Netherlands/ 4. Current issues in cultural policy development and debate
4.1 Main cultural policy issues and priorities
Cultural diversity, audience reach and cultural entrepreneurship
Culture as Confrontation [Cultuur als confrontatie, 2000] is a cultural policy memorandum, presented by State Secretary Rick van der Ploeg. Government priorities identified were: (1) cultural diversity, especially in the Dutch multicultural society, (2) audience reach, interacting with a broader more diverse audience, and (3) cultural entrepreneurship. A strict division between the state domain and the commercial market was no longer realistic, Van der Ploeg stressed. Subsidy should also be used to get a grip on the cultural market, in order to make artistically high value performances more popular, and utterances of popular culture better in the sense of a more artistic content. Cultural entrepreneurship would open up possibilities to reach a multicultural or similarly diversified audience.
Less bureaucracy, emphasis on the creative industries
During her time in office (2003-2006, Cabinet Balkenende II), State Secretary Medy van der Laan realised 2 important targets formulated in her policy memorandum More than the Sum [Meer dan de som, 2003]:
- a reform of the funding system: as the funding system of the ministry was regarded as unnecessarily complicated and bureaucratic, an overhaul was necessary. The proposal to alter the system - entitled Making a Difference [Verschil maken, 2005] - was discussed with the culture sector in 2006 and accepted by the parliament in 2007. From 2009 onwards, the system will distinguish between functions that are under the direct responsibility of the Minister and functions that are assessed by Public Cultural Funds and are only under the indirect responsibility of the state. Only cultural institutions which are considered to be a part of the "basic national infrastructure" (such as museums, symphony orchestras, opera and dance companies as well as so called "sector institutes") qualify for continuous funding. Other cultural institutions have to apply to Public Cultural Funds for multi-year funding (up to 4 years). The budget necessary for granting the subsidies to cultural institutions will be transferred to the Funds. The Funds themselves are funded by the Ministry (for an overview of the Public Cultural Funds, see chapter 8.1.2);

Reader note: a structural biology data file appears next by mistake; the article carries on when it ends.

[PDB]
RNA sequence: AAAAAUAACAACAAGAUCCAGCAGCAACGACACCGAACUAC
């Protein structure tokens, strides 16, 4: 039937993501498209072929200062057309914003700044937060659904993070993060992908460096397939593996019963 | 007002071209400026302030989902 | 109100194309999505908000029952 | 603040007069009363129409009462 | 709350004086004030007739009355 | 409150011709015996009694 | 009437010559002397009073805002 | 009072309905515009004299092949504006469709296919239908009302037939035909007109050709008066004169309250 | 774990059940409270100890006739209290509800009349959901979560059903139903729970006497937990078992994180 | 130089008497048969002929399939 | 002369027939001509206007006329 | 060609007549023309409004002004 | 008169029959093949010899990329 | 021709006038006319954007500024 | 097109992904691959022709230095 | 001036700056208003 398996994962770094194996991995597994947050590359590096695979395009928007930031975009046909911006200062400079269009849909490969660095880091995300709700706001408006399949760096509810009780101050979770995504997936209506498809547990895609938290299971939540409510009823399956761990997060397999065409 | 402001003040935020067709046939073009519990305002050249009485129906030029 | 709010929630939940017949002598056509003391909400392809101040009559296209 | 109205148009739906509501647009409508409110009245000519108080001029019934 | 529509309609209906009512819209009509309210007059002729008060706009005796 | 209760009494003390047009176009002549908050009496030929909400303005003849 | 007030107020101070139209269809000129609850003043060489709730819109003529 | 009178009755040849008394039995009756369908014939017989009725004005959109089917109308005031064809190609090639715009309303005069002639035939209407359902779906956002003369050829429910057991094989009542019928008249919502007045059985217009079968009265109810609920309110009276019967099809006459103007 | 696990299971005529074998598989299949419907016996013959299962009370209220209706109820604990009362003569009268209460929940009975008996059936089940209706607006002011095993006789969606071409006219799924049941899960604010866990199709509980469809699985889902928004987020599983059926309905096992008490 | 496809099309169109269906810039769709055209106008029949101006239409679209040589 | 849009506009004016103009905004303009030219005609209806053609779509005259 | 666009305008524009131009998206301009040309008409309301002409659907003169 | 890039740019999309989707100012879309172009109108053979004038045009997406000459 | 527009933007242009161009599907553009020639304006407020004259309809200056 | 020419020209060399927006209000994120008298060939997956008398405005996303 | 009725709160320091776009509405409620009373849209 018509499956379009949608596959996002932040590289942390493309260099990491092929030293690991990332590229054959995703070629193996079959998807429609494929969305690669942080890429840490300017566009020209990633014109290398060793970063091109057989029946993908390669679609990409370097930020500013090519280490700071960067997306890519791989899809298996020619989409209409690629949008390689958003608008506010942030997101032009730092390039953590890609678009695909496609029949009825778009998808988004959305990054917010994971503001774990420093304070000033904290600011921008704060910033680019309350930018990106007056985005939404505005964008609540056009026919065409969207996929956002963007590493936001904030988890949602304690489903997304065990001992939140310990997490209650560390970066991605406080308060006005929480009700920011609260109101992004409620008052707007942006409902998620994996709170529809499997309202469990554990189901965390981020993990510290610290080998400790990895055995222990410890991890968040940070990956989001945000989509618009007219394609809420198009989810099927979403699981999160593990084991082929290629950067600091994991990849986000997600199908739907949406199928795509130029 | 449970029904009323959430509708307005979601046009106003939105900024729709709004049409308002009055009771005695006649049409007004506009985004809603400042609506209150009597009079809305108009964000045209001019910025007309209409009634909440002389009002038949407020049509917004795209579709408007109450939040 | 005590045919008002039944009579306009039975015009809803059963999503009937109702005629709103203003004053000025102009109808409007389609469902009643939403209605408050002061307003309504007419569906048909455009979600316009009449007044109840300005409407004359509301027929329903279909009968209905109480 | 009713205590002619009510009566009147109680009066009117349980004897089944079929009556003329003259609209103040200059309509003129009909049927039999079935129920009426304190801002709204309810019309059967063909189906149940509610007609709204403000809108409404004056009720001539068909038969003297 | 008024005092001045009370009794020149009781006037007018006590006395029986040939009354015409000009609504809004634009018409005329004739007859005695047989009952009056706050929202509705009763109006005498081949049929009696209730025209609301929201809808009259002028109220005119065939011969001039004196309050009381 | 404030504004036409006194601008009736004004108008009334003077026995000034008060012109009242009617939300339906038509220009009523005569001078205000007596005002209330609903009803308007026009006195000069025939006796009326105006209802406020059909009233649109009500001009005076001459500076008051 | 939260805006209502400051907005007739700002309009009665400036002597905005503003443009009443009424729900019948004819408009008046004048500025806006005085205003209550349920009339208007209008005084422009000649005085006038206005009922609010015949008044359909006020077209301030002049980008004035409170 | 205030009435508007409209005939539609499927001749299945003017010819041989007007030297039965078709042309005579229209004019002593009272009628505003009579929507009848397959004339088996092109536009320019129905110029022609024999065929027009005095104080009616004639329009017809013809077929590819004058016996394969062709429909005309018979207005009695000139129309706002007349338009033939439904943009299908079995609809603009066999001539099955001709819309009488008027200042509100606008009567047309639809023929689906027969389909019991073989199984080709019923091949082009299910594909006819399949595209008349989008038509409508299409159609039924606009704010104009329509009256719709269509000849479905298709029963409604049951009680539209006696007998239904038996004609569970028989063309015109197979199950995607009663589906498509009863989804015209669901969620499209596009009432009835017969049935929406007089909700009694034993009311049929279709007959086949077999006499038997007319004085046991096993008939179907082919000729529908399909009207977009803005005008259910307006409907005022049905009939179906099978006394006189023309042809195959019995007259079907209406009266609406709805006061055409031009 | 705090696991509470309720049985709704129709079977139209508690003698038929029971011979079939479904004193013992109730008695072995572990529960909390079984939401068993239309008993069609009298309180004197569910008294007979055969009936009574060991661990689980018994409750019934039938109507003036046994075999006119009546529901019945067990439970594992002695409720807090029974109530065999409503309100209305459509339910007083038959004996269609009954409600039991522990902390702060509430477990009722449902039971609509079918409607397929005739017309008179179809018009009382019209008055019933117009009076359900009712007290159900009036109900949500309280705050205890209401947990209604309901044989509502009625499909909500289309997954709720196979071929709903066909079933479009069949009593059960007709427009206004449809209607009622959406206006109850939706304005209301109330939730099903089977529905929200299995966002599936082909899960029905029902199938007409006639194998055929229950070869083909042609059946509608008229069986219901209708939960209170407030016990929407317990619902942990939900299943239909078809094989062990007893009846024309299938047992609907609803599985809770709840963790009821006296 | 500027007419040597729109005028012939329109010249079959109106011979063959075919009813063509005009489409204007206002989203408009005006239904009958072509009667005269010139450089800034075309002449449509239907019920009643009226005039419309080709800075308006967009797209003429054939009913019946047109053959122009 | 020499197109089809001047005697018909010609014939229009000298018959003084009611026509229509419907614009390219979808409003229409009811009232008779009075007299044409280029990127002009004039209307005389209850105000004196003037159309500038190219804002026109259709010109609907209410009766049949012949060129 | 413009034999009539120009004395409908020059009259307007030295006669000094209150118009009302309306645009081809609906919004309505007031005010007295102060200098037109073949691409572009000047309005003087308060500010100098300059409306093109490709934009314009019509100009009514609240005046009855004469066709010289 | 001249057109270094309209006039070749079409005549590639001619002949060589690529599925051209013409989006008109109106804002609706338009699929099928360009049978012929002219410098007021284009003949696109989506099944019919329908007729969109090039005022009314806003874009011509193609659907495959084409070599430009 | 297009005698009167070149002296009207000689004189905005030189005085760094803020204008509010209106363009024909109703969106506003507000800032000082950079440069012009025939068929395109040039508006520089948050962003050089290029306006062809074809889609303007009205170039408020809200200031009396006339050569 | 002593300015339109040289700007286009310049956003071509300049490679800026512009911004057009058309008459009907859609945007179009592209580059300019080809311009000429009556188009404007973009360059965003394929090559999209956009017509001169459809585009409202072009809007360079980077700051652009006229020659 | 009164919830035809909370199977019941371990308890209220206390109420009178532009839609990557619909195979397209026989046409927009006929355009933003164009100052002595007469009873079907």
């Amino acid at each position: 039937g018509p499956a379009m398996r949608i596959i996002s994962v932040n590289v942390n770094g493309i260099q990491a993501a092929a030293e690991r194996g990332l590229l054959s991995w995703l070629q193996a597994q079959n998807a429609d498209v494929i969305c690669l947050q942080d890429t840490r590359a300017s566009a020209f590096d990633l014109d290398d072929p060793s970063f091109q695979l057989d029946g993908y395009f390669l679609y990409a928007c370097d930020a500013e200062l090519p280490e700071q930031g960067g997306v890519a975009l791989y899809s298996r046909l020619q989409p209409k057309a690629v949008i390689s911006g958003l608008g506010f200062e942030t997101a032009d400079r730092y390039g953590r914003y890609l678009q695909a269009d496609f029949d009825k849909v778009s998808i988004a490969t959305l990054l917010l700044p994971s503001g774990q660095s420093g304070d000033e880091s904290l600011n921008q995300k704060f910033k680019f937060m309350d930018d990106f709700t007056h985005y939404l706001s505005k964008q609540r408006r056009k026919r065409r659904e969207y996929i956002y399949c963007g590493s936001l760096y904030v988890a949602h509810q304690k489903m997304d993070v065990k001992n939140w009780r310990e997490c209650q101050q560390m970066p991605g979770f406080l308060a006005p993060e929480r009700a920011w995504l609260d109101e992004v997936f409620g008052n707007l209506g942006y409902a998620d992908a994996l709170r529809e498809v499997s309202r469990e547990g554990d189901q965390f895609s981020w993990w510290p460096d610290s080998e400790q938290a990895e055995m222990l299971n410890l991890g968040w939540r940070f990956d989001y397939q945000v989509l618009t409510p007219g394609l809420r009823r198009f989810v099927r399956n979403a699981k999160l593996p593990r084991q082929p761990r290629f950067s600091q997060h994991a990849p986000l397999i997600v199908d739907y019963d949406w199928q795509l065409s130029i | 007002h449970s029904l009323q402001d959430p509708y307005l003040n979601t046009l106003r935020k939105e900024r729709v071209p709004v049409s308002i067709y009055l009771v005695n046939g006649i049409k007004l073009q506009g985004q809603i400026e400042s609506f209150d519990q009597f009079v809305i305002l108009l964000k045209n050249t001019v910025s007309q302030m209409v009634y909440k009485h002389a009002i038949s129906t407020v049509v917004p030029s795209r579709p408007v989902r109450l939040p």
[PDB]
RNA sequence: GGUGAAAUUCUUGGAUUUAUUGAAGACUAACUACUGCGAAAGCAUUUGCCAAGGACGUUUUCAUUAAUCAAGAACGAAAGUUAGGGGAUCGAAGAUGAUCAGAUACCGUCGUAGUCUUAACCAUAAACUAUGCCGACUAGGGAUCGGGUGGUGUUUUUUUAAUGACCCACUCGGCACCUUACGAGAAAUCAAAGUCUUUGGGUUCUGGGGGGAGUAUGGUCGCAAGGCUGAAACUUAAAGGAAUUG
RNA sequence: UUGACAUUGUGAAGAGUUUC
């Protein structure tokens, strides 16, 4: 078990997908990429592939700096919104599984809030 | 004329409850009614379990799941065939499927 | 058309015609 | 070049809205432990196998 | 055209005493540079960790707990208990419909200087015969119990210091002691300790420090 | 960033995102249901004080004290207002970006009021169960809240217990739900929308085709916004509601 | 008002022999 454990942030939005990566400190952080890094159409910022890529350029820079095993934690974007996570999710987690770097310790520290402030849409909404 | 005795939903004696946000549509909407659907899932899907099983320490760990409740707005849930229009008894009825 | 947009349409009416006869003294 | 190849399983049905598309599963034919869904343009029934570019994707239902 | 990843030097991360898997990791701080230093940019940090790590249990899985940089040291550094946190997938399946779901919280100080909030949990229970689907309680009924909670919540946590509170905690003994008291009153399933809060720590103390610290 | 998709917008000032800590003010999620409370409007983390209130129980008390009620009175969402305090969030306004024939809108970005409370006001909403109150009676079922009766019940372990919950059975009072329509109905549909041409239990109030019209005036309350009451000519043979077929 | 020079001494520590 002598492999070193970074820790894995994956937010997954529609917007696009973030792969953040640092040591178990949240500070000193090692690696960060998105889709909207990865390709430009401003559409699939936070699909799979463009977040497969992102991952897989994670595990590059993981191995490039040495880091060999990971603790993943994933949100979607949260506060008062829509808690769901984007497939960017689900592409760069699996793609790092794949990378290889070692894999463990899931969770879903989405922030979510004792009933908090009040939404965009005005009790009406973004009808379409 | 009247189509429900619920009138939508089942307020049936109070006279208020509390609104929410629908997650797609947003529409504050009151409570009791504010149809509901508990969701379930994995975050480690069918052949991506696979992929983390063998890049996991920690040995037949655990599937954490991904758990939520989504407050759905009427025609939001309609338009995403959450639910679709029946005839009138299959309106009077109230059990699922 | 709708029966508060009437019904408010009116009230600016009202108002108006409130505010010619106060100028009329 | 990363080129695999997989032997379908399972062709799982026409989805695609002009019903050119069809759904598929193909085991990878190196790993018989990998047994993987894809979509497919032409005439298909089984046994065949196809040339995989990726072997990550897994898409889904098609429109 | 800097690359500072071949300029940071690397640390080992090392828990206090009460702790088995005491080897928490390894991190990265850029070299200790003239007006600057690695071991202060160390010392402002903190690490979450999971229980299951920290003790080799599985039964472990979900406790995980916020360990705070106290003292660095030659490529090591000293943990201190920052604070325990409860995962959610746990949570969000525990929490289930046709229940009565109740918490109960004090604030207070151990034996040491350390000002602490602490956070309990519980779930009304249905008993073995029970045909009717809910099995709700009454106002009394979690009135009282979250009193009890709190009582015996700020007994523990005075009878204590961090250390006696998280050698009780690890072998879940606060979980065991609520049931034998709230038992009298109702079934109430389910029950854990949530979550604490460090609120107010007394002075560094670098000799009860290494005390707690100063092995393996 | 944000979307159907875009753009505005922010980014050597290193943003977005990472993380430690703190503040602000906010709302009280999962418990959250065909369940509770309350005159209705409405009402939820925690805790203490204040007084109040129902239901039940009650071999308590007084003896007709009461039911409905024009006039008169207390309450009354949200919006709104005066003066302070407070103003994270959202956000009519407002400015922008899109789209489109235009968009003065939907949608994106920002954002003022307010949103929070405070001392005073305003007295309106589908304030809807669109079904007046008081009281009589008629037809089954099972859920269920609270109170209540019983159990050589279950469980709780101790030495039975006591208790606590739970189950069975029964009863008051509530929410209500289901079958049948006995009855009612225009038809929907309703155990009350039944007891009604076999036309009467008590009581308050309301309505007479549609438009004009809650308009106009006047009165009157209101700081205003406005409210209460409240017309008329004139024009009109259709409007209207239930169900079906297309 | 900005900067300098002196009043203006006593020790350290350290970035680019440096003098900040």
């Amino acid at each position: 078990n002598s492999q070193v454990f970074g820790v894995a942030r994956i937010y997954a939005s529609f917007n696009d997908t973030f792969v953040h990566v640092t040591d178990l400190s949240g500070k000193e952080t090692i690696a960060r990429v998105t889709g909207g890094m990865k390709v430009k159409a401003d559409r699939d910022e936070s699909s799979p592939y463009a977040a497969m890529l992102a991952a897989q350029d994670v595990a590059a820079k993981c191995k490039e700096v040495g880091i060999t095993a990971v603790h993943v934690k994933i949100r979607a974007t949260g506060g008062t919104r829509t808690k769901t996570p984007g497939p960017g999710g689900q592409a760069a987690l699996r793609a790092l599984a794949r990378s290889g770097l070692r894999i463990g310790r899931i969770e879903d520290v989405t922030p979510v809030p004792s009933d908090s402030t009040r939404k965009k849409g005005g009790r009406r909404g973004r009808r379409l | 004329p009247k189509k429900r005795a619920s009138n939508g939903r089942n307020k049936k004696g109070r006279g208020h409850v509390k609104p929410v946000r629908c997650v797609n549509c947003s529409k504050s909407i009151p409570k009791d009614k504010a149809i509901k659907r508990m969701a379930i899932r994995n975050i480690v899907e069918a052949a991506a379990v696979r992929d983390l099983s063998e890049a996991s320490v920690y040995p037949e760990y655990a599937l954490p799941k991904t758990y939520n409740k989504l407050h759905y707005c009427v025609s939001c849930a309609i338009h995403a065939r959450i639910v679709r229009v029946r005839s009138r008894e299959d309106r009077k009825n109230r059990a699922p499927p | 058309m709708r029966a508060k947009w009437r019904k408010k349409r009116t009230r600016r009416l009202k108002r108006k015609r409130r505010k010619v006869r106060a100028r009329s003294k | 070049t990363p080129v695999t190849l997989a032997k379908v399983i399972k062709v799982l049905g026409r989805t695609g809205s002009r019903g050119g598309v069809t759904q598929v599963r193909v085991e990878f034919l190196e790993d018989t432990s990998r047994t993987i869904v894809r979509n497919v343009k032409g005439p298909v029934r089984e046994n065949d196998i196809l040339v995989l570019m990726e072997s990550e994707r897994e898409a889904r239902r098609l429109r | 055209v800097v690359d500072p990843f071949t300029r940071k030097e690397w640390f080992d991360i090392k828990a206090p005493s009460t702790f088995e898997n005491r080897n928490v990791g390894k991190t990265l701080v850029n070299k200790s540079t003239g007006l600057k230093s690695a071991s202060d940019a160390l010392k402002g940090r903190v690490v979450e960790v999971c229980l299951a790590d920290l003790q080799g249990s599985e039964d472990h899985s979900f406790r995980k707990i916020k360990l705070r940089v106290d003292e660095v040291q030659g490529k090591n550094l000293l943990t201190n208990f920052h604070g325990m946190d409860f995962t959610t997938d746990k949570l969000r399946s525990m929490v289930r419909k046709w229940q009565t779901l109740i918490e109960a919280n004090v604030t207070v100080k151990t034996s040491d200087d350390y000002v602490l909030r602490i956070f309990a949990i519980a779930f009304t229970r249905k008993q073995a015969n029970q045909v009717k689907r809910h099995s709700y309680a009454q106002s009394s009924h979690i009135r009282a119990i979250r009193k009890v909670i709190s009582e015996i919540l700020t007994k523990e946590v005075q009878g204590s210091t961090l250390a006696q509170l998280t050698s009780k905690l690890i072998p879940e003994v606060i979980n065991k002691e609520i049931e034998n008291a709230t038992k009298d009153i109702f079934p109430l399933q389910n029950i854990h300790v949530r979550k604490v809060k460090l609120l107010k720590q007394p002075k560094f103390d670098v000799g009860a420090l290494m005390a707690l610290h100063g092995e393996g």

- reinforcement of the ties between culture and the economy: Medy van der Laan paid special attention to the relationship between culture and economics, as she realised that the creative industries offer opportunities which are crucial for the growth of the cultural sector. At the same time, culture creates jobs and attracts industrial entrepreneurs looking for a cultural ambience. Together with the Ministry of Economic Affairs, she developed the Culture and Economy programme that started in 2006 (for a description of this programme see chapter 3.3).
Minister of Culture since February 2007, Ronald Plasterk's main policy targets, formulated in the policy memorandum Art for Life's Sake [Kunst van leven, 2007], are:
- excellence: guiding and encouraging talented and outstanding individuals. The idea is to create opportunities for advancement, to develop and apply new insights, to participate in international debate and reflection, and to reinforce the ties between public broadcasting and the cultural sector;
- innovation and E-Culture: closer integration and fewer barriers between the various sectors so as to encourage innovation, experimentation, and renewal. Focus on the contribution of public broadcasting to the cultural sector, specifically in relation to the new media;
- participation: increasing the public appeal of culture. This involves a 10-point cultural participation plan that focuses on education, the amateur arts, digitisation, access, and free admission to museums for children aged 12 and under;
- a More Beautiful Country: the aim is to enhance culture's contribution to beautifying the Netherlands by pursuing an ambitious architectural policy and by modernising efforts to preserve historic buildings and monuments; and
- a Strong Culture Sector: a sector that can stand on its own feet, with firm roots in society that pursues good governance and that generates more of its own income.
Chapter published: 24-01-2011